Measure C is a complex topic in our part of California, and I find bright, idealistic friends on both sides of the debate.

As a teacher of many lively years in Napa schools, I’m both socially committed to our community and fiercely devoted to conservation. Who could work with kids every day and not take the future to heart, even painfully to heart? I’m worried about the way things are going for the natural systems of our planet, nothing less.

The signs along the roads and in front yards, and informal conversations with friends and neighbors, have raised some serious concerns. I’ve thought about long and hard before coming down strongly on the side of Yes on C.

Is Measure C likely to “hurt farmers?” This question seems disingenuous. We don’t see many of the owners of Napa’s land hanging around the feed store in their overalls. Thank goodness, there are still have some families working land they’re owned for a generation or more, but Napa land is overwhelmingly planted in vineyards and increasingly owned by large investors and corporations.

The land here has become terribly, troublingly, valuable, and “value” is likely to be turned into money by large investors.

We would insist that there are other values that should take precedence: a healthy natural environment and adequate water, habitat for wildlife and, simply, compellingly, the beauty of the mixed woodlands and hillsides. These things enrich the lives of all of us who live here, and they are a big part of the reason for the tourism on which much of our economy depends.

Is Measure C vaguely worded? Few regulations of this type and complexity are entirely unambiguous, but the intent of the measure is clear by virtue of the public record, and will be clarified as cases arise.

It’s needed: it’s a strengthening of existing regulations, and coming out of a five-year drought, we know we are vulnerable to water shortages in our area. We haven’t forgotten.

Putting more land into vineyards would create more of a demand on existing water supplies, and in the next cycle of drought, the owners of those new vineyards will want water to protect their investments. We may not have it. In the last drought, we all chaffed under water restrictions and many of us got rid of our front lawns while the golf courses stayed green.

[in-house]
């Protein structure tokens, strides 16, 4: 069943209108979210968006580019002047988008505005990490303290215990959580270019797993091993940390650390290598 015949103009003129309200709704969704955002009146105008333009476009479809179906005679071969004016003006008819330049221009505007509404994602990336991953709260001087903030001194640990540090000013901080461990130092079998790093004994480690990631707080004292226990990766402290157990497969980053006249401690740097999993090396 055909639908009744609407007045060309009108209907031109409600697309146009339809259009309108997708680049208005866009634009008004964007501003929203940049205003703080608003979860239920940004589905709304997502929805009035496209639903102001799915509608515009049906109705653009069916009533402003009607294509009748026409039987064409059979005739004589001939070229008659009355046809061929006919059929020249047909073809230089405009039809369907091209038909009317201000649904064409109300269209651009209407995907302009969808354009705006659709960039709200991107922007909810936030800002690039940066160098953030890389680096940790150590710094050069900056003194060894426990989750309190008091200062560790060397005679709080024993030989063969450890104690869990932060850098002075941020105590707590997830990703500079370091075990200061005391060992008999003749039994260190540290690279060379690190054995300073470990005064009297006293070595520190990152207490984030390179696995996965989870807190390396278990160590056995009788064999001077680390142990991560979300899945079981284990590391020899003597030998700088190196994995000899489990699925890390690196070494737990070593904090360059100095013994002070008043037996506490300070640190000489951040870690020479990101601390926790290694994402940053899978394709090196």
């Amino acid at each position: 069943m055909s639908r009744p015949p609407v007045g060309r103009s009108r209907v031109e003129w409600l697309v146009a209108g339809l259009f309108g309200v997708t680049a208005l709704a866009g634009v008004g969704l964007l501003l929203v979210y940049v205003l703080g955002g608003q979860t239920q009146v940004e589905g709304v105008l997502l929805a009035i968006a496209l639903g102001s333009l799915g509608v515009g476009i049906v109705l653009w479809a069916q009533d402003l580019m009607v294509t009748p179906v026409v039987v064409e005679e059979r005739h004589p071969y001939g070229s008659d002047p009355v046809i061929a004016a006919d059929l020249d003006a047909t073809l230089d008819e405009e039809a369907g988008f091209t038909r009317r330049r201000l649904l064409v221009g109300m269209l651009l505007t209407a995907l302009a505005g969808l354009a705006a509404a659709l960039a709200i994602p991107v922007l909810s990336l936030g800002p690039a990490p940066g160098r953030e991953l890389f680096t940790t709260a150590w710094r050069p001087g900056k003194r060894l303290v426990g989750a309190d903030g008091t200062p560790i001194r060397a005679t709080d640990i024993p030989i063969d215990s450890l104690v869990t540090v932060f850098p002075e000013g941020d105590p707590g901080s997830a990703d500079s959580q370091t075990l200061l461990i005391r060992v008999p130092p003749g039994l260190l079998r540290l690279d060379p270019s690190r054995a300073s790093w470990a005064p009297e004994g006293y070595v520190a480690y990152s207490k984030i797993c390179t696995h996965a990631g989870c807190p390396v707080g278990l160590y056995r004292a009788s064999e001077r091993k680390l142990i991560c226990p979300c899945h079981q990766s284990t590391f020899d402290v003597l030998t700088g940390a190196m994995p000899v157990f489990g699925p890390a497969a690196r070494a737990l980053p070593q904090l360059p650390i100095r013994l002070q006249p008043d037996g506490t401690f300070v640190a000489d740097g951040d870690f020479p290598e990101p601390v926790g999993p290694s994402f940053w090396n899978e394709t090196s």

Resorts and vineyards are important to our local economy -- I get it -- but do we really want to deal ourselves in for more calls for preferential treatment?

Will land owners be required physically to count all the trees on their land? That does sound onerous, but there are ways of mapping using technology and photography that should streamline the process.

I wouldn’t wish the oaks and other trees to be counted and numbered, any more than I would wish for lions and elephants in Africa to be counted. But when individual things become few enough to be considered endangered, they need to be accounted for and protected in ways that were unnecessary before. The times have changed.

What of the argument that Measure C should be scrapped, and better-written measure to protect our trees and water could be drafted and passed? That, again, strikes me as disingenuous. It would take time, at least a year or two. A lot of development can take place in a year or two. Just off stage, one almost hears the sound of bulldozers starting their engines.

The story of the American West is the story of water (see "Cadillac Desert," Mark Reiser’s Pulitzer-winning book, just in case you don’t feel depressed and infuriated enough). We have the capacity to plan for a more secure path through the unknowable years ahead. Let’s do it.

Susan Crosby


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